Left to right: Martin McKean, Janet Stewart, Sheryl Shurville, David Walliams and Mark Jackson Hancock

The Wonder of Walliams

2nd June 2017

Lisa Botwright jostles for space amongst hundreds of excited children to meet writer, actor and tv personality David Walliams…

It’s one of the hottest days of the year, with the unexpectedly glorious sunshine lending a Mediterranean feel as crowds gather to line the high street of the normally sleepy village of Chorleywood. Children are running around in excited circles, laughing with friends and the hubbub of adult voices only adds to the adrenalin-charged atmosphere.

The focus of the crowd’s attention is the entrance to the bookshop in the centre of the village. For inside – here to sign copies of his new book ‘The World’s Worst Children 2’ – is beloved children’s author and prime-time-tv-royalty David Walliams.

“Chorleywood Bookshop are so excited to have David Walliams join us,” owner Sheryl Shurville tells me as we survey the crowd of eager readers stretching all the way up the hill. Tickets for the half term event had sold out in record time, with ardent pleas from disappointed parents for ‘any spare tickets’ being shared on local online forums within hours.

To add to the carnival atmosphere, many children have dressed up and Sheryl points out the fantastic looking gangster grannies, demon dentists, boys in dresses, rat burgers, and members of the midnight gang. “These are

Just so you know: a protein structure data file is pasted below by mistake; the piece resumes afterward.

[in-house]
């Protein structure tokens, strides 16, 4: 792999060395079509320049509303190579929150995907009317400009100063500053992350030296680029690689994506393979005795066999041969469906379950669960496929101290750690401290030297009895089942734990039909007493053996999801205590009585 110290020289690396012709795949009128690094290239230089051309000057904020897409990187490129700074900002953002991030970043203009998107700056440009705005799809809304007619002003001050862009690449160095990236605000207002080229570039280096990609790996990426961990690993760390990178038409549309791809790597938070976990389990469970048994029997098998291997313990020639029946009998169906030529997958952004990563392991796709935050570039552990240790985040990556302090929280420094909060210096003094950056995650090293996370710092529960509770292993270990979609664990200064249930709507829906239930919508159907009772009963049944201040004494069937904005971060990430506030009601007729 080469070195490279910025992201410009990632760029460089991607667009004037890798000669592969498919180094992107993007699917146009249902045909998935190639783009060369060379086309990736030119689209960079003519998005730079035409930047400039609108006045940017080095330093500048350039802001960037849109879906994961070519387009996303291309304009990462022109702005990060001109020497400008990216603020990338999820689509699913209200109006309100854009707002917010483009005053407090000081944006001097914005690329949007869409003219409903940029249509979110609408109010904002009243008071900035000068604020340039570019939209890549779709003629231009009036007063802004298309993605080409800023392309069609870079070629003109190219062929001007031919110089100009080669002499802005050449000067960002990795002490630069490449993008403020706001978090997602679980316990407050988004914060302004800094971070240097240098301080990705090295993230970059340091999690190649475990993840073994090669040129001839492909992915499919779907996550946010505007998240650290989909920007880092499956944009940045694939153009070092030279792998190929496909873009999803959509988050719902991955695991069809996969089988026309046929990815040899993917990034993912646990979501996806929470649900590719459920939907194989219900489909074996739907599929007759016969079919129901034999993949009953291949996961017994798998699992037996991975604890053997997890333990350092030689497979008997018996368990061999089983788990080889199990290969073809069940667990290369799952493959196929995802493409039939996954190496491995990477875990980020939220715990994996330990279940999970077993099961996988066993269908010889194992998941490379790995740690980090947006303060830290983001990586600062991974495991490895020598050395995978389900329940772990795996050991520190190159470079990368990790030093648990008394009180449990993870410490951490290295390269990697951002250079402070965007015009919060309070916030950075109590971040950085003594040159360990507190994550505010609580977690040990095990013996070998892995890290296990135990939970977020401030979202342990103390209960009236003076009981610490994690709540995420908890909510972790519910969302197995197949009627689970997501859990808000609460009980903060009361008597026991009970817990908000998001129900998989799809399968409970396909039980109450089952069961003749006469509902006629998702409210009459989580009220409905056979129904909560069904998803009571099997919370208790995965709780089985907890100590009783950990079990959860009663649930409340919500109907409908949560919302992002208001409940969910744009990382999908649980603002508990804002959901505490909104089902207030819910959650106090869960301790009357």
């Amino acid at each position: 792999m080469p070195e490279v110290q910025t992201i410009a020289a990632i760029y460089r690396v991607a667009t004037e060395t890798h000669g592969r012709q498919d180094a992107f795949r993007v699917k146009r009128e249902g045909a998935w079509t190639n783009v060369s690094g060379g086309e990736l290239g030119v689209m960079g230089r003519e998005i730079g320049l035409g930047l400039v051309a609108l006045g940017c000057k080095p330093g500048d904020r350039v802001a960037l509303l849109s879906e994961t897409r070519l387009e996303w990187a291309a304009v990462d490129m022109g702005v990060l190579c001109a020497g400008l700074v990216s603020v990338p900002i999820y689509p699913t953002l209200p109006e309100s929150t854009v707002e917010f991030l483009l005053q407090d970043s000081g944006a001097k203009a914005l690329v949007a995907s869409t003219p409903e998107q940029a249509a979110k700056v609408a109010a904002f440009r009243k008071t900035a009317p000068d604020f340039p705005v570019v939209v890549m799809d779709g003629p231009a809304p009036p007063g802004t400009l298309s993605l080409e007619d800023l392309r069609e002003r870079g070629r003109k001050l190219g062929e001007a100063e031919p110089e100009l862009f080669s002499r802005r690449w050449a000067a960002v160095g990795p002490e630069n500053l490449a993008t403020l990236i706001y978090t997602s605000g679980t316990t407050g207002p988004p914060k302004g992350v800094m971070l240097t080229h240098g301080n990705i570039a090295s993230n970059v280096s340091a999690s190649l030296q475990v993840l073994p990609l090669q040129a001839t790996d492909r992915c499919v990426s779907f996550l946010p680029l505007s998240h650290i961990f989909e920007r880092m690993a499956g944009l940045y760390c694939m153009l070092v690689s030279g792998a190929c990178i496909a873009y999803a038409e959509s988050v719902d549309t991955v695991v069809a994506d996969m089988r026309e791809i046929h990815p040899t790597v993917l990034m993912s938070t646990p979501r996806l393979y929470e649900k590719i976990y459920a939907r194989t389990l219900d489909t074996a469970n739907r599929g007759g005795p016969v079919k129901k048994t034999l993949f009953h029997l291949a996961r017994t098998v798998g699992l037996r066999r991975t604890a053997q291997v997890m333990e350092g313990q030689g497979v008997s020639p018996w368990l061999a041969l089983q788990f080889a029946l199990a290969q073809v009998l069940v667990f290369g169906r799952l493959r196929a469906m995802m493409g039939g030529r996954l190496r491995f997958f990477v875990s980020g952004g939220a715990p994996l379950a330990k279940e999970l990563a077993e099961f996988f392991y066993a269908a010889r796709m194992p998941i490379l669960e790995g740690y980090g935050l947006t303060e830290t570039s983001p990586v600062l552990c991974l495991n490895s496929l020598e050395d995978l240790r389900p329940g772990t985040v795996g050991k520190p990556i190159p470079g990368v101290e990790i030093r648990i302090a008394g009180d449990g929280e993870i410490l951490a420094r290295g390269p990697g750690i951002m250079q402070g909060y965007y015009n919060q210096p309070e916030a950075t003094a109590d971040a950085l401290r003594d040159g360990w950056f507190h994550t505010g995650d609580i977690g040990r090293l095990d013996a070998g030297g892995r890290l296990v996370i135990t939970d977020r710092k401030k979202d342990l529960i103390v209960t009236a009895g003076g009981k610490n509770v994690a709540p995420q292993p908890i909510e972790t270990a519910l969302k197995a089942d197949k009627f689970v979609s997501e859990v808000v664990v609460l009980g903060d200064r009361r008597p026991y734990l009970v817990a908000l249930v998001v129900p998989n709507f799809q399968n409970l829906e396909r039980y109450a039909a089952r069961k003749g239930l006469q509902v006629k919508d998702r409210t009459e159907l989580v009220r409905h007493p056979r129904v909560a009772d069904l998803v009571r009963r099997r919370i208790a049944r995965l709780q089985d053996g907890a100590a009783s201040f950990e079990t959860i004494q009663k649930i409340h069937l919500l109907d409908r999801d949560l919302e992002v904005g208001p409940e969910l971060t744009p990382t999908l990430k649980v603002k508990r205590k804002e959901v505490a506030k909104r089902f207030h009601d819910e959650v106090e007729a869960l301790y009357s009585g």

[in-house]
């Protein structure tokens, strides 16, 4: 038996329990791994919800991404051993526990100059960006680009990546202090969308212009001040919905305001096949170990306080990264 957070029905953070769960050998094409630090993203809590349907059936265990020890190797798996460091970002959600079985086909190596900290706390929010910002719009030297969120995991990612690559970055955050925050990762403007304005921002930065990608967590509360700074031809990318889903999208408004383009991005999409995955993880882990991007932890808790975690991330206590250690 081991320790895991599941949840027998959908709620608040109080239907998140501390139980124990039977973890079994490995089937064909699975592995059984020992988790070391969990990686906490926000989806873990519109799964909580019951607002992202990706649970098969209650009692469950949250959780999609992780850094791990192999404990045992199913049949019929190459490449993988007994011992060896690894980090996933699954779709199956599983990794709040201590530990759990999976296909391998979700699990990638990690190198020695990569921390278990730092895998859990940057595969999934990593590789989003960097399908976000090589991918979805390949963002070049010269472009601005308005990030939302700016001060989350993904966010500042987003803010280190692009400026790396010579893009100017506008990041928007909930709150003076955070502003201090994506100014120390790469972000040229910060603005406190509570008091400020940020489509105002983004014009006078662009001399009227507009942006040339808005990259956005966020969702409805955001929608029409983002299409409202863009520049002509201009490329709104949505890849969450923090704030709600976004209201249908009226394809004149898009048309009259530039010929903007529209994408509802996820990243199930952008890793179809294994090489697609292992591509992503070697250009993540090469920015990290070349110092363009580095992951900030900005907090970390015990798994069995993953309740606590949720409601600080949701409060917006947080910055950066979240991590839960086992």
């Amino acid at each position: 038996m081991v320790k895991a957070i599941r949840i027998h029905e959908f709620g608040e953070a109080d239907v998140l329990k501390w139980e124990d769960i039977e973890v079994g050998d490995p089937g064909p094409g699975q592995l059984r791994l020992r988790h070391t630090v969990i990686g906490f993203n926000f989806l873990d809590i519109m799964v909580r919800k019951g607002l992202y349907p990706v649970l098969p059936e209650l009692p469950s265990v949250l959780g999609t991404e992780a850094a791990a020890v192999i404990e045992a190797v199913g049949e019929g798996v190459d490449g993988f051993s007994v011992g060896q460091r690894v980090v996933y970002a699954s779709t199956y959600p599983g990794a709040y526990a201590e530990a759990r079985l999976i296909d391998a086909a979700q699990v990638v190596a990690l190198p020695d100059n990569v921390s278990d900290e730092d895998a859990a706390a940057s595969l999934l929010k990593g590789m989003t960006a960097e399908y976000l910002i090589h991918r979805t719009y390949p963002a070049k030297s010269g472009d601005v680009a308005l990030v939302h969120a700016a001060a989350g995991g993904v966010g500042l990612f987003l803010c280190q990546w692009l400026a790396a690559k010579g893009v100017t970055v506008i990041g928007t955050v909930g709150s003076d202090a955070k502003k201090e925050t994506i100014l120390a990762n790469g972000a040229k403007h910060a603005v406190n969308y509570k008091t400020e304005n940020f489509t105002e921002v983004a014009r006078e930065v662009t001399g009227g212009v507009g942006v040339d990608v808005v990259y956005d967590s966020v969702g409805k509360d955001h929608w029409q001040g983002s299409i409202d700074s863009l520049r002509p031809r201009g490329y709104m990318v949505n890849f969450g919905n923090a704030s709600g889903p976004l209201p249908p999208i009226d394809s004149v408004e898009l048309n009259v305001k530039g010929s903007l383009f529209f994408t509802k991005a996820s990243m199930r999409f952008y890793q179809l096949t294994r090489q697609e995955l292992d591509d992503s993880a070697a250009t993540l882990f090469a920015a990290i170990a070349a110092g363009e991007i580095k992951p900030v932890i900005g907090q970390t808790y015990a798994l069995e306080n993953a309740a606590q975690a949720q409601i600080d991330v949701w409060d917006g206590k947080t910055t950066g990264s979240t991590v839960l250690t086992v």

Chorleywood’s worst boys and girls,” she laughs.

Walliams, whose books have sold 12.5 million copies and been translated into 46 languages to date, inspires the kind of love and devotion amongst today’s children that the older generation reserve for the likes of Enid Blyton, Roger Hargreaves and Roald Dahl.

Walliams’ characters are big, bold and fun, displaying the exaggerated moral traits of pantomime heroes and villains. His brand of escapist bedtime reading appears to be universally adored, happily belying the claims of those who worry that our youngsters are too distracted by screens to read anymore.

He takes his seat to begin the signing and the first youngsters are ushered in by Sheryl to meet their hero. Until now, Walliams has cut a quiet and reserved figure (albeit a rather handsome one: he’s very tall and broad-shouldered). As soon as the children enter, however, he unleashes the full intensity of his charm and charisma. Despite the long queues, he unhurriedly goes out of his way to make each child feel special, teasing them about their costumes and offering them Maltesers from the big glass bowl in front of him (all the children seemed to know that he adores Maltesers – like knowing the special password into a secret club).

Jaiden, 7, floats away from the table clutching his newly signed book, “That was amazing,” he whispers to me, “I’m literally going to faint.”

People say that you should never meet your hero. I think this little boy, and all the other children waiting outside in the sun, would disagree.

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